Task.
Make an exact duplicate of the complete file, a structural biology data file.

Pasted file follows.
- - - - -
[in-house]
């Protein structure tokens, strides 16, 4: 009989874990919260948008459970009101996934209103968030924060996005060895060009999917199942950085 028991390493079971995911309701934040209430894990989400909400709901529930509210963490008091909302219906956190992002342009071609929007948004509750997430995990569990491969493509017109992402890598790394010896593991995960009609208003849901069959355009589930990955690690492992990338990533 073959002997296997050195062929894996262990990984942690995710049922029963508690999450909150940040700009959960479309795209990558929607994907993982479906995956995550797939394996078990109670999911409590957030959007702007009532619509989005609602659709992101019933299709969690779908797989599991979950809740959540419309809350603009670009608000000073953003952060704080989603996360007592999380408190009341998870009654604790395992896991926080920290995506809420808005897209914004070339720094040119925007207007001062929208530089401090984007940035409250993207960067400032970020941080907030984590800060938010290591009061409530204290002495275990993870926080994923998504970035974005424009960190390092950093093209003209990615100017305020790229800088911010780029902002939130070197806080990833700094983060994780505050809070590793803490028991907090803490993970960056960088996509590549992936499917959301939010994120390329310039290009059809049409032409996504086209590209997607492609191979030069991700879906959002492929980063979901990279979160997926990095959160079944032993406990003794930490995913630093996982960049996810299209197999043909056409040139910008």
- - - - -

[in-house]
């Protein structure tokens, strides 16, 4: 009989874990919260948008459970009101996934209103968030924060996005060895060009999917199942950085 028991390493079971995911309701934040209430894990989400909400709901529930509210963490008091909302219906956190992002342009071609929007948004509750997430995990569990491969493509017109992402890598790394010896593991995960009609208003849901069959355009589930990955690690492992990338990533 073959002997296997050195062929894996262990990984942690995710049922029963508690999450909150940040700009959960479309795209990558929607994907993982479906995956995550797939394996078990109670999911409590957030959007702007009532619509989005609602659709992101019933299709969690779908797989599991979950809740959540419309809350603009670009608000000073953003952060704080989603996360007592999380408190009341998870009654604790395992896991926080920290995506809420808005897209914004070339720094040119925007207007001062929208530089401090984007940035409250993207960067400032970020941080907030984590800060938010290591009061409530204290002495275990993870926080994923998504970035974005424009960190390092950093093209003209990615100017305020790229800088911010780029902002939130070197806080990833700094983060994780505050809070590793803490028991907090803490993970960056960088996509590549992936499917959301939010994120390329310039290009059809049409032409996504086209590209997607492609191979030069991700879906959002492929980063979901990279979160997926990095959160079944032993406990003794930490995913630093996982960049996810299209197999043909056409040139910008």